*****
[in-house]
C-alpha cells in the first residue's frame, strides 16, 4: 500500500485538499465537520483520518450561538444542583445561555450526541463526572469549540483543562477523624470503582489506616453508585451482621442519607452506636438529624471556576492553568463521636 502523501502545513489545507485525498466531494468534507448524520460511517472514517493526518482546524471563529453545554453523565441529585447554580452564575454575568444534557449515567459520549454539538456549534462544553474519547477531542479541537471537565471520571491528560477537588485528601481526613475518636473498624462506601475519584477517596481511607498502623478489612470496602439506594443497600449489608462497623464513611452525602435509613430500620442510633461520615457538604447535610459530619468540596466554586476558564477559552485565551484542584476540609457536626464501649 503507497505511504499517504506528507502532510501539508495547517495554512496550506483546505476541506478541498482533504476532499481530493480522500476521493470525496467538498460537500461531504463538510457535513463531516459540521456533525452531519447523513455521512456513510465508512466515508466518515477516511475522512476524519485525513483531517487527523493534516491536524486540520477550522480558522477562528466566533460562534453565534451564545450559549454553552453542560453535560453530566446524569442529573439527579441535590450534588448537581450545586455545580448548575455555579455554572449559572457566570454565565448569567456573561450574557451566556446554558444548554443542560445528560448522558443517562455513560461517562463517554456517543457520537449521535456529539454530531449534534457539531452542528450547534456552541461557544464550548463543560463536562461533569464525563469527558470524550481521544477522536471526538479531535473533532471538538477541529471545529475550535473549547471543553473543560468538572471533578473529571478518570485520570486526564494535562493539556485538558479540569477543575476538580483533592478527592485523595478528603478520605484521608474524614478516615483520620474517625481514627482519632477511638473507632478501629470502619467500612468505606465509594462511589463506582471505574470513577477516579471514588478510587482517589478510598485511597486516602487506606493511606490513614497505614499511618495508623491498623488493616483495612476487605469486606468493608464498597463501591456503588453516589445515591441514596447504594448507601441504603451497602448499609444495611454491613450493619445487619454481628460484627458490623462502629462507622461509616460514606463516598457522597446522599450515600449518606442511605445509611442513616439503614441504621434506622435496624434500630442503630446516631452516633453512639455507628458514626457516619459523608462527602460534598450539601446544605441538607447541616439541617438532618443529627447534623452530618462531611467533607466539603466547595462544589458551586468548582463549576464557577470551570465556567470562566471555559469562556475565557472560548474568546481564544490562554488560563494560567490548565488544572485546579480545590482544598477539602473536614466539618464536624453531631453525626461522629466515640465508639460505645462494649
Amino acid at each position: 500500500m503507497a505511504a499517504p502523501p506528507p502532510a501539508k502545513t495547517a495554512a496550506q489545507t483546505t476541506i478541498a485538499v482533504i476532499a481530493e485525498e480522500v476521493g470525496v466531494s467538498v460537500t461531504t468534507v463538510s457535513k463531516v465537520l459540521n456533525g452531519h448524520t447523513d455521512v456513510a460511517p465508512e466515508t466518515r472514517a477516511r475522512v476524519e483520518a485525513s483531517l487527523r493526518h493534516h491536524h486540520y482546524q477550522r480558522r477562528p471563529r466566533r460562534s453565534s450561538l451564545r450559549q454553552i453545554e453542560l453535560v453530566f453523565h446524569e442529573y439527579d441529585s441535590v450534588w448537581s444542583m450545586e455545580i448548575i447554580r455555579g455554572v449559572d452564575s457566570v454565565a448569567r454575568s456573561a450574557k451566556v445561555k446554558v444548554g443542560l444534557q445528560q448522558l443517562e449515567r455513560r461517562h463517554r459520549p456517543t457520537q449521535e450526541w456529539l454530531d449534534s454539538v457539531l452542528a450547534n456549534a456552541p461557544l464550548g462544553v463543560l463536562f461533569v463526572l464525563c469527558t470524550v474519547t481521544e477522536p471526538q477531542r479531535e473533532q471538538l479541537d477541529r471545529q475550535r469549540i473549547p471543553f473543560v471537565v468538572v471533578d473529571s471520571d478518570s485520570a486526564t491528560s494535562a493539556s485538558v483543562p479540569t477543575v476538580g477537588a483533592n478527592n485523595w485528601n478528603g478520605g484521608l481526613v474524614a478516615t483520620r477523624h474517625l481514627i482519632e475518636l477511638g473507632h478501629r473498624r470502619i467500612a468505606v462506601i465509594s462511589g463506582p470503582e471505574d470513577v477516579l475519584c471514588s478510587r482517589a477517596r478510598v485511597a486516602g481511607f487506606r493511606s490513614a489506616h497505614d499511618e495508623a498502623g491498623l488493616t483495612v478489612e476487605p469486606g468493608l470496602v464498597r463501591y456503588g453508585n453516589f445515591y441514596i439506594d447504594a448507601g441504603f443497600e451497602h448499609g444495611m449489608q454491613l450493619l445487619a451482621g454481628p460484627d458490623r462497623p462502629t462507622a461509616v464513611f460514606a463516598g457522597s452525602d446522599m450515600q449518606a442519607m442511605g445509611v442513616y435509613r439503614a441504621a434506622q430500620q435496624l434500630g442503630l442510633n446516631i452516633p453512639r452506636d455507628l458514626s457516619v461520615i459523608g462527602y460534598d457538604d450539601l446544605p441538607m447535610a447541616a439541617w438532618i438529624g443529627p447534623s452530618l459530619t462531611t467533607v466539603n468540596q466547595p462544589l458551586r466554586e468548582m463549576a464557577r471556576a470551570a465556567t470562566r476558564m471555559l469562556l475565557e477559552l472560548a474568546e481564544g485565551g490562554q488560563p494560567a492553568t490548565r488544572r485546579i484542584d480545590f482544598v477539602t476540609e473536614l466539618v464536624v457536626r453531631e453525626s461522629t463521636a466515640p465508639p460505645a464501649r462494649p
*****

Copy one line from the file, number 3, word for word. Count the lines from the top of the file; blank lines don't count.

Amino acid at each position: 500500500m503507497a505511504a499517504p502523501p506528507p502532510a501539508k502545513t495547517a495554512a496550506q489545507t483546505t476541506i478541498a485538499v482533504i476532499a481530493e485525498e480522500v476521493g470525496v466531494s467538498v460537500t461531504t468534507v463538510s457535513k463531516v465537520l459540521n456533525g452531519h448524520t447523513d455521512v456513510a460511517p465508512e466515508t466518515r472514517a477516511r475522512v476524519e483520518a485525513s483531517l487527523r493526518h493534516h491536524h486540520y482546524q477550522r480558522r477562528p471563529r466566533r460562534s453565534s450561538l451564545r450559549q454553552i453545554e453542560l453535560v453530566f453523565h446524569e442529573y439527579d441529585s441535590v450534588w448537581s444542583m450545586e455545580i448548575i447554580r455555579g455554572v449559572d452564575s457566570v454565565a448569567r454575568s456573561a450574557k451566556v445561555k446554558v444548554g443542560l444534557q445528560q448522558l443517562e449515567r455513560r461517562h463517554r459520549p456517543t457520537q449521535e450526541w456529539l454530531d449534534s454539538v457539531l452542528a450547534n456549534a456552541p461557544l464550548g462544553v463543560l463536562f461533569v463526572l464525563c469527558t470524550v474519547t481521544e477522536p471526538q477531542r479531535e473533532q471538538l479541537d477541529r471545529q475550535r469549540i473549547p471543553f473543560v471537565v468538572v471533578d473529571s471520571d478518570s485520570a486526564t491528560s494535562a493539556s485538558v483543562p479540569t477543575v476538580g477537588a483533592n478527592n485523595w485528601n478528603g478520605g484521608l481526613v474524614a478516615t483520620r477523624h474517625l481514627i482519632e475518636l477511638g473507632h478501629r473498624r470502619i467500612a468505606v462506601i465509594s462511589g463506582p470503582e471505574d470513577v477516579l475519584c471514588s478510587r482517589a477517596r478510598v485511597a486516602g481511607f487506606r493511606s490513614a489506616h497505614d499511618e495508623a498502623g491498623l488493616t483495612v478489612e476487605p469486606g468493608l470496602v464498597r463501591y456503588g453508585n453516589f445515591y441514596i439506594d447504594a448507601g441504603f443497600e451497602h448499609g444495611m449489608q454491613l450493619l445487619a451482621g454481628p460484627d458490623r462497623p462502629t462507622a461509616v464513611f460514606a463516598g457522597s452525602d446522599m450515600q449518606a442519607m442511605g445509611v442513616y435509613r439503614a441504621a434506622q430500620q435496624l434500630g442503630l442510633n446516631i452516633p453512639r452506636d455507628l458514626s457516619v461520615i459523608g462527602y460534598d457538604d450539601l446544605p441538607m447535610a447541616a439541617w438532618i438529624g443529627p447534623s452530618l459530619t462531611t467533607v466539603n468540596q466547595p462544589l458551586r466554586e468548582m463549576a464557577r471556576a470551570a465556567t470562566r476558564m471555559l469562556l475565557e477559552l472560548a474568546e481564544g485565551g490562554q488560563p494560567a492553568t490548565r488544572r485546579i484542584d480545590f482544598v477539602t476540609e473536614l466539618v464536624v457536626r453531631e453525626s461522629t463521636a466515640p465508639p460505645a464501649r462494649p